A Million Disabled People Sanctioned Since 2010

A four-year study by University of Kent lecturer Ben Baumberg Geiger & the Demos cross party think tank, has found that disabled claimants receiving Job Seekers Allowance, (JSA), were 26-53% more likely to be sanctioned than claimants who were not.In just ten years they found that; disabled people have been hit with OVER 1 million sanctions.

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The comprehensive study, (which you can see here), into the treatment of unemployed disabled claimants has revealed that; they are up to 53% more likely to be sanctioned, than claimants who are not disabled.
Sanctions as I explained in a previous blog post are given as a punishment when claimants allegedly breach the conditions of the benefit they are on. eg. Late for an appointment.

Culture of Disbelief

Polly Mackenzie, director of Demos, said “Conditionality is important in any benefits system, but when disabled people are so much more likely to be sanctioned, something is going wrong. Jobcentre advisers and capability assessors too often have a culture of disbelief about disability, especially mental illness, that leads them to sanction claimants who genuinely could not do the job they are being bullied into applying for.

We need to think again about how we assess work capability. Employers also need to be better at adapting to disabled people’s needs so that more jobs can be done by people with fluctuating conditions.”

In 2016 the National Audit Office found that there was no evidence that sanctions were working.

The governments refusal to accept this is, in my humble opinion, evidence of wilful neglect. They have repeatedly been told that the system needs to change but have steamrolled ahead regardless. At some point they will have to do something.

Conditionality is not easy to implement

So at the end of this, what do we know? In his (open access) review paper, on which the article is based, Ben Baumberg Geiger summarises the evidence into four ‘stylised facts’:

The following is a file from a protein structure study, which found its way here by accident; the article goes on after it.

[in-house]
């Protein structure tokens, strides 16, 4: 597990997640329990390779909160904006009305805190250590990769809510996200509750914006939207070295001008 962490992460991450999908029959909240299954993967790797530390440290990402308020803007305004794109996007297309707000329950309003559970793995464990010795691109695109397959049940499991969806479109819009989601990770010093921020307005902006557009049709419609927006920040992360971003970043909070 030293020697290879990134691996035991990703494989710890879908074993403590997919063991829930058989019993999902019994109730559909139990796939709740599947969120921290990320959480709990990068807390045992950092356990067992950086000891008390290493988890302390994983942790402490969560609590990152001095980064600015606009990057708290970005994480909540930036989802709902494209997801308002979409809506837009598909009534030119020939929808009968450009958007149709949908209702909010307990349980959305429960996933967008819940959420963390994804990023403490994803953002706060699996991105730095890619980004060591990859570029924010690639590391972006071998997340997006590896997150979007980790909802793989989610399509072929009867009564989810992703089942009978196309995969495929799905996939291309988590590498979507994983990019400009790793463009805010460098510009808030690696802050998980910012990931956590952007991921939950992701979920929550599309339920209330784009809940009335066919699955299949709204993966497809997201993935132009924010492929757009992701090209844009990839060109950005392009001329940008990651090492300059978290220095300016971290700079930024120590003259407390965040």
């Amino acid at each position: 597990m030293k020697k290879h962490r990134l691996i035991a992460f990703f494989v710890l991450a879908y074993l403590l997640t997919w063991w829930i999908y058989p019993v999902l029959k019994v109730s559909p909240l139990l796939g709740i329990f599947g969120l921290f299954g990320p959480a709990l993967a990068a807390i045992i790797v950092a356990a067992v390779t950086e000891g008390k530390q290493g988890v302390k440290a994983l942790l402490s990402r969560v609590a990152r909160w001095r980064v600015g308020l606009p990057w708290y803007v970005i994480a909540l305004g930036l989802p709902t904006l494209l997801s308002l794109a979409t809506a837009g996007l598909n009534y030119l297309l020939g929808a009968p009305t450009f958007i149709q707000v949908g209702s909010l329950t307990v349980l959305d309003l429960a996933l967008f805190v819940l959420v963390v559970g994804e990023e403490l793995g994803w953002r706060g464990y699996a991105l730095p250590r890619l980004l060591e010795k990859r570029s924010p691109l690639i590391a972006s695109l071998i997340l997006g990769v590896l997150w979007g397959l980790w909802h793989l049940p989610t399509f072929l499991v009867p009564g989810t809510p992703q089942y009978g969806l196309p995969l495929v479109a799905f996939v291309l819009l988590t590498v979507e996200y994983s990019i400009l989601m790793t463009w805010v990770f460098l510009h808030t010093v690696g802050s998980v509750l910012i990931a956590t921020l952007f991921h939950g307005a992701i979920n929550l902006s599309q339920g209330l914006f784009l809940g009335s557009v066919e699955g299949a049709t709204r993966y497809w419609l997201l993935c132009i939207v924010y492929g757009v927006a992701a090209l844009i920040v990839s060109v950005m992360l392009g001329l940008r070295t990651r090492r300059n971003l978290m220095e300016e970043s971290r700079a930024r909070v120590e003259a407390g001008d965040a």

1. Requirements for disability benefit claimants are common, but sanctioning is rare (particularly outside of the UK and Australia).
  2. Assessment and support are critical in making conditionality work on the ground, and can be combined into ‘passive’, ‘supportive’, ‘demanding’ or ‘compliance-based’ systems.
  3. The limited but robust existing evidence suggests that sanctioning may have zero or even negative impacts on work-related outcomes for disabled people.
  4. Individual case studies in ‘compliance-based’ systems suggest that sanctioning in the absence of other support can lead to destitution, and that conditionality can harm mental health.

“While we need to know more, it is already clear that we cannot assume that conditionality for disabled benefit claimants is easy to implement, nor that it will have purely positive consequences. Policy may have run ahead, but research is now starting to catch up. It is crucial for the well being of disabled people around the world that deeper knowledge and more informed policy go hand-in-hand from this point.”

In summary it is now beyond any reasonable doubt that sanctions on any type of benefit don’t work. They instil a culture of fear which is leading to further stress on both claimants and the system.

The opposition parties, in-fact all MPs, need to lobby, harass and force the government into to scrapping the controversial use of sanctions. The go against the basic human right of dignity.

I’ll be writing more about work capability assessments soon and hope to shed a light on the target led culture that is attempting to force disabled and vulnerable people into work, against the advice of doctors.

Hope you’ve found this article helpful and I look forward to the comments.

@RespectIsVital

Alex

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